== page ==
Kelly Peterson just wanted something for dinner.
She had no idea that she was walking into the trenches in a grocery war.
“I love this new store,” said Peterson, munching the free popcorn in a remodeled Cub Foods in Stillwater.
The supermarket, known as the company’s “flagship,” has been retrofitted with every weapon they could think of — bars for burritos and ice-cream sandwiches, an in-store popcorn stand and juice bar, and dinner-in-a-pouch line called “Quick and Easy.”
It was more than enough to win Peterson’s heart — and stomach. “I am definitely a Cub shopper,” she gushed.
Cub and all metro-area grocery stores are fighting over shoppers like Peterson, spending hundreds of millions in new stores and upgrades.
The battle began when Rainbow Foods closed or sold 27 stores in 2014. It accelerated as Cub Foods’ Eden Prairie-based parent company, Supervalu, lost 95 percent of the value of its stock in 10 years.
Now new chains and companies have swept into this fertile marketplace, and existing chains are planting new stores across the area, or rearming old ones with new weapons.
Costco will be bursting into the east-metro with a store opening Wednesday — Woodbury’s 11th supermarket. Hy-Vee, in only two years, has built eight stores and plans five more.
Target and Walmart leapt into the food business long ago, discounter Aldi and foodie-favorite Trader Joe’s are spreading, and upscale Lunds & Byerly’s is building in White Bear Lake.
For shoppers, it’s the Golden Age of grocery shopping.
HONEY AND MONEY
Nowhere have shoppers seen a Cub store with a honey bar, heated so it flows more easily, as in the Stillwater store.
Never have they seen a Hy-Vee charcuterie, a French stand for salted and smoked meats, as in the Oakdale store.
Never has Margo Liberda of Stillwater seen an in-store popcorn stand. “It’s such a good idea,” she said, after following the aroma at the Stillwater Cub.
But even as customers grin, store owners and retail analysts grimace.
The coming shake-out will kill off the weakest stores, predicted Milwaukee-based supermarket analyst David Livingston.
He said that a driving force behind the Twin Cities supermarket battle is the perceived weakness of the market leader, Cub Foods, and Supervalu, which operates other chains around the country and has a large behind-the-scenes food-distribution business. In October, an activist investor called for the closing of 30 percent of Supervalu’s stores, citing the dismal price of company stock. Through Friday, Supervalu had lost more than 52 percent in value in the past year.“Eventually, it will be like the straw that breaks the camel’s back,” said Livingston. “Eventually, something is going break.”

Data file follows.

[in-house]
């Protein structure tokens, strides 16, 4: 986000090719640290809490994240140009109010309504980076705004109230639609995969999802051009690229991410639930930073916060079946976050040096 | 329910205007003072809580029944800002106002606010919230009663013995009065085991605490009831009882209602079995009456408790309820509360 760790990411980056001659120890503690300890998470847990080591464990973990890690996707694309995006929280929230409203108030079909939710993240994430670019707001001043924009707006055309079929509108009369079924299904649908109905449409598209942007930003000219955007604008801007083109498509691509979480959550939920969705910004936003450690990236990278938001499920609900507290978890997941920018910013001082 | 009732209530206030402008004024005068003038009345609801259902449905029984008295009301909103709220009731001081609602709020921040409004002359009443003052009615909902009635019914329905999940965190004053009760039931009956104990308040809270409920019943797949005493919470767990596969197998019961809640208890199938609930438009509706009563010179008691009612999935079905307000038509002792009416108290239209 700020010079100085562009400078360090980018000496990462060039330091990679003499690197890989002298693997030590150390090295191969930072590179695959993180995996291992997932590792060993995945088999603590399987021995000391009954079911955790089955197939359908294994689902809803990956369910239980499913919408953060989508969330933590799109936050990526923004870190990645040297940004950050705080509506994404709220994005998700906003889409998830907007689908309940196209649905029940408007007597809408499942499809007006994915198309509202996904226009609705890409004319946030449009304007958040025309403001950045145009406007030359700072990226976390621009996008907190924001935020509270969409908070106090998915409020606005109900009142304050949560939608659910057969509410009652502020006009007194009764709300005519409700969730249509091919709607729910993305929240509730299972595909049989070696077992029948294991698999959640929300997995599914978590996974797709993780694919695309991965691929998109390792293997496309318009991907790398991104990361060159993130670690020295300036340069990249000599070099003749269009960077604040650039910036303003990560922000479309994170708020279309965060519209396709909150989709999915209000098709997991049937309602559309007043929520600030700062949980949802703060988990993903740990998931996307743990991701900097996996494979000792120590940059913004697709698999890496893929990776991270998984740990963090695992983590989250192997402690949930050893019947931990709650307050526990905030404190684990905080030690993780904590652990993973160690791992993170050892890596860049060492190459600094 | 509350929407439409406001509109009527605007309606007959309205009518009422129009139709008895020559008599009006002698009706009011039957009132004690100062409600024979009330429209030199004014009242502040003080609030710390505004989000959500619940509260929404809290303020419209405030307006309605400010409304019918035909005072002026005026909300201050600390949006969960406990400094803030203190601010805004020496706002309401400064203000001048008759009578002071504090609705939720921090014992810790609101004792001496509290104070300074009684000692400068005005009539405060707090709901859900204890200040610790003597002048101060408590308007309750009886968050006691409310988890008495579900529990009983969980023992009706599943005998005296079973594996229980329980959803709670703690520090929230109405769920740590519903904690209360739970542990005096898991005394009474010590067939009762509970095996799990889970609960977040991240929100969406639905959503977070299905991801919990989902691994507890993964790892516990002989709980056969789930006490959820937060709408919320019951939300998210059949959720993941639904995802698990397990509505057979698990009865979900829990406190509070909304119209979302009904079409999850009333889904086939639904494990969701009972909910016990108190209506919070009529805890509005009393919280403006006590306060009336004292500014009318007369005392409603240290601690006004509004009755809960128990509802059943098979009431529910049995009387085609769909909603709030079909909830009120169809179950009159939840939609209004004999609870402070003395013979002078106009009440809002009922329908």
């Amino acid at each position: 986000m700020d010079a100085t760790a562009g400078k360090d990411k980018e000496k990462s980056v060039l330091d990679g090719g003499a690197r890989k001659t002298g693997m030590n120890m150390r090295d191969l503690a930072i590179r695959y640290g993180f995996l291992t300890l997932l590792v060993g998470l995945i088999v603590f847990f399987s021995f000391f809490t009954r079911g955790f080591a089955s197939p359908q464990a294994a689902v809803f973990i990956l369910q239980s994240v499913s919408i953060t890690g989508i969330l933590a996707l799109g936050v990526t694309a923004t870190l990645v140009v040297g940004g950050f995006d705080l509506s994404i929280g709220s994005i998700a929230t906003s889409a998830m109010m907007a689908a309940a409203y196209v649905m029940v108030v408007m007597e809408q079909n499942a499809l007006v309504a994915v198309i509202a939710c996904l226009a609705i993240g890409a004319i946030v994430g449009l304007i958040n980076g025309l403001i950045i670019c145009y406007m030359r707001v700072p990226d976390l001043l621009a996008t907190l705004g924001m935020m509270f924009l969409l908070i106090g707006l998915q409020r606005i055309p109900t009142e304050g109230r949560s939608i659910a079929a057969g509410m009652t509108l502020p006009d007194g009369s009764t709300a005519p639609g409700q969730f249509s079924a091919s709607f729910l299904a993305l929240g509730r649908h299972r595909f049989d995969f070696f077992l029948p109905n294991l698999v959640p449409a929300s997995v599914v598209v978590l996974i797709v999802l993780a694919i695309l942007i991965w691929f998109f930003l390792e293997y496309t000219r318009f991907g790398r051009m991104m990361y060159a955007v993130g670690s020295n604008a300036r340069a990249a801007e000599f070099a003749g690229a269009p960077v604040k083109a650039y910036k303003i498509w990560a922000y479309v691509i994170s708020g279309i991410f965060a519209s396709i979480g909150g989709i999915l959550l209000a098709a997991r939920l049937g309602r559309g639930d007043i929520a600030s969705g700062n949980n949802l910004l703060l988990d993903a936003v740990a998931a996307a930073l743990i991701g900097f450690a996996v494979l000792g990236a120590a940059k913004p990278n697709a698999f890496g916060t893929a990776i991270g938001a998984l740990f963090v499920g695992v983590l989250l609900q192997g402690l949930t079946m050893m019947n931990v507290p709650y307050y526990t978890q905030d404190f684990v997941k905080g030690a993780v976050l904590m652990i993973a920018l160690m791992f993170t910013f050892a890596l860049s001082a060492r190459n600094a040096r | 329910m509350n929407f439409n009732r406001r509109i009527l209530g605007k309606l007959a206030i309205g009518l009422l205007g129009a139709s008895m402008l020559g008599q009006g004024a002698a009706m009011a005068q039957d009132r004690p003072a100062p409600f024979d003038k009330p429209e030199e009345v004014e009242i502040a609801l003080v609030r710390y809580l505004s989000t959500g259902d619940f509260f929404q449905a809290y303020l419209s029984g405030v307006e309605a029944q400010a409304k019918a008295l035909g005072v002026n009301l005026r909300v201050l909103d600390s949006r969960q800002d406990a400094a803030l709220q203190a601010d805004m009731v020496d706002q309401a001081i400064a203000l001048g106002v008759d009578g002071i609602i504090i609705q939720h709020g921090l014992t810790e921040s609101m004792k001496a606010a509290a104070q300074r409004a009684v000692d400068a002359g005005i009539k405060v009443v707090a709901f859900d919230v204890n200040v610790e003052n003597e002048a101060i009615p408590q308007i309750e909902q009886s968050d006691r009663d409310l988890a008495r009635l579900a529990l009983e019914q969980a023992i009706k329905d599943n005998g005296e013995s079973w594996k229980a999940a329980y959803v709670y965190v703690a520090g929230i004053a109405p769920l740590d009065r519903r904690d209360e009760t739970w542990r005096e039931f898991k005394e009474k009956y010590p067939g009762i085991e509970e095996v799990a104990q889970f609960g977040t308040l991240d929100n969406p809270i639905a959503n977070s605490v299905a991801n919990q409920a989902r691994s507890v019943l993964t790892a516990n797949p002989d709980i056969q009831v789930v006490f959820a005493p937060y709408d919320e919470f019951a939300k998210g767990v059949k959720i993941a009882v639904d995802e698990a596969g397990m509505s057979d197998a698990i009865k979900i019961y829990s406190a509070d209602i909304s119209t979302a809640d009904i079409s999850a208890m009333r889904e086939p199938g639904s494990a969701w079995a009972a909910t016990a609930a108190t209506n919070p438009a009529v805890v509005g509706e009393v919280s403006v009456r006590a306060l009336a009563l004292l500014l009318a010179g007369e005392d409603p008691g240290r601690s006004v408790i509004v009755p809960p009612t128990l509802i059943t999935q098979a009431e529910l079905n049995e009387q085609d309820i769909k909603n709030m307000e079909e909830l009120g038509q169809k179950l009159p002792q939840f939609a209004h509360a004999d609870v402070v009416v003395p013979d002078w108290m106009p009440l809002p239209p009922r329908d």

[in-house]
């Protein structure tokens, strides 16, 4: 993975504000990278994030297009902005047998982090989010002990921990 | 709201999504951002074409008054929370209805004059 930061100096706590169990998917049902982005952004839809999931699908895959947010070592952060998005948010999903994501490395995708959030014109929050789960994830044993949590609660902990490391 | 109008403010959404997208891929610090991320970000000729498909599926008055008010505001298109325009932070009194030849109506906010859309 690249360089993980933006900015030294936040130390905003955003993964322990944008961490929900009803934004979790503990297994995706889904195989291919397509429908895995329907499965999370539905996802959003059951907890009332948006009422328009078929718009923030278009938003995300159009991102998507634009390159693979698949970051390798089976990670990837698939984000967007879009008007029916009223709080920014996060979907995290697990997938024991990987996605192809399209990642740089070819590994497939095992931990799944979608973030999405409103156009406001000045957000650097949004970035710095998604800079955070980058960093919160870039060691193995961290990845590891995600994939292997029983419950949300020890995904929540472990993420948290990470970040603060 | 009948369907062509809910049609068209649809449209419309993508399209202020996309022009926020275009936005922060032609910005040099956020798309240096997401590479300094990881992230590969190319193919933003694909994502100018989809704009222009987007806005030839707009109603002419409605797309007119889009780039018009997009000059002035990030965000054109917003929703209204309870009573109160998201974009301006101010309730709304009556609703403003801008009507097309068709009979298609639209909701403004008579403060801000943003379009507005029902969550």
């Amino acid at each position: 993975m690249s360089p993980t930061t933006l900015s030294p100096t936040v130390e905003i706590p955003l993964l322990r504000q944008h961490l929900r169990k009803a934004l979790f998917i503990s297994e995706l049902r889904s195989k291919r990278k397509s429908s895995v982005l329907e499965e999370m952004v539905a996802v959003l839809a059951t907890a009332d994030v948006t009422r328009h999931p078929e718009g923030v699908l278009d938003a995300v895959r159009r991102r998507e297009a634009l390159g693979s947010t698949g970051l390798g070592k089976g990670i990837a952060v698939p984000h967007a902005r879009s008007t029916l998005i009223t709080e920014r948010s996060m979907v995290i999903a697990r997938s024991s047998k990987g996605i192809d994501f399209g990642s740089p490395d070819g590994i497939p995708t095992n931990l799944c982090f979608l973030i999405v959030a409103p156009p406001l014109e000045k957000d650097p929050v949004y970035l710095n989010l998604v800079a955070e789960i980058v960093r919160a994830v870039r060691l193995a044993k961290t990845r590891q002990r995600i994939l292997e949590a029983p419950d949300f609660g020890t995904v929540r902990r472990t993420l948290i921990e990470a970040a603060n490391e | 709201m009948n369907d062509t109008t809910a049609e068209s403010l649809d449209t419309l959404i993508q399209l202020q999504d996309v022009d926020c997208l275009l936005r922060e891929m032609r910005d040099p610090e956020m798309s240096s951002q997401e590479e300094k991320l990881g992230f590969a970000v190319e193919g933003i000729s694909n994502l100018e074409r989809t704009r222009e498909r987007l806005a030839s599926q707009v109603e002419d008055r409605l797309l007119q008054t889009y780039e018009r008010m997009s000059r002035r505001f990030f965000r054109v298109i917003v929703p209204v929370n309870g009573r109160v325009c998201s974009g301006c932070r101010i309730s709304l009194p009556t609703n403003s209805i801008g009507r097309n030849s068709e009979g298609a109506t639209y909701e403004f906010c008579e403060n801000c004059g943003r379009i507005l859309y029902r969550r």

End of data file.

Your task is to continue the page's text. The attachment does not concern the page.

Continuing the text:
“When the market-share leader is mediocre, Hy-Vee has to be salivating,” said Livingston.
Iowa-based Hy-Vee, which is privately held, has been especially aggressive in the Twin Cities. If all the proposed Hy-Vee stores cost as much as the $26 million Oakdale store, the company’s investment would be $338 million.
Meanwhile, Edina-based Lunds & Byerly’s isn’t standing still. The chain boosted the square footage of all stores by 50 percent from 2002 to 2013, to 11.9 million square feet, according to a 2015 article on the MinnPost website.
The market has been further up-ended by the June purchase of Whole Foods by Amazon.com. The goal, said Amazon officials, is to allow customers to shop for food on-line, then have it delivered from Whole Foods stores. Amazon also has made a public show of cutting prices at the notoriously expensive Whole Foods.
Consultant Livingston said that Amazon’s move won’t have a big impact by stealing food sales. But it may force competitors into a classic battle mistake — overreacting.
Local stores are worried, he said, and some are spending too much money remodeling.
“I think Amazon did this to toy with the brains of their competition,” said Livingston. “The competition is going to spend money and overcorrect and make a lot of mistakes.”
‘ONE NIGHT, SOLVED’
In a recent tour of the Cub’s Stillwater store, Anne Dament seemed giddy.
As the Supervalu vice president for retail and marketing, Dament, a former Target grocery chief who joined Supervalu in February, was delighted to show off how Cub is taking the food-fight to the next level.
“You come in, you smell the popcorn, you see the popcorn,” said Dament. “That’s fun.”
She paused at the Juicery, a bar with fresh-squeezed juices, fruit- and veggie-flavored waters and custom-made smoothies. She walked by some of the store’s serve-yourself stations — a vinegar/oil bar, make-your-own trail-mix bar, a bulk tea bar.
Let the other guys worry, he said, about keeping up with Cub innovations, such as the bar for custom-made burritos. “These chips” — Ferguson slapped a bowl by the bar — “were made here today.”Chad Ferguson, President of Cub Operations, brushed off any fears of his retail enemies. “There has always been competition,” said Ferguson.
Cub Foods is betting heavily on speed and convenience. The new store brand of microwaveable meals is “Quick and Easy,” with meat, veggies and condiments in one pouch.
Ferguson pulled out a bag with tilapia, asparagus and “compound butter,” flavored with lemon.
“Here — this is one night, solved,” said Ferguson, waving the bag. “It’s like you went to a restaurant, but didn’t leave your house.”
Ferguson’s favorite is the ice-cream sandwiches at the Refresh station. He was almost drooling as he described how they are made — hot cookies baked in the store, with your choice of ice cream in between.
Ultimately, though, the opinion of shoppers will decide the fate of local supermarkets.
Food shopper Liberda seemed to like the new changes in Cub. “At my age, I want more than average. I want natural, I want real, I want tasty,” she said, as she munched the popcorn.
“Cub fits a need. You come here, you get everything you need.”
Source: Twin Cities Pioneer Press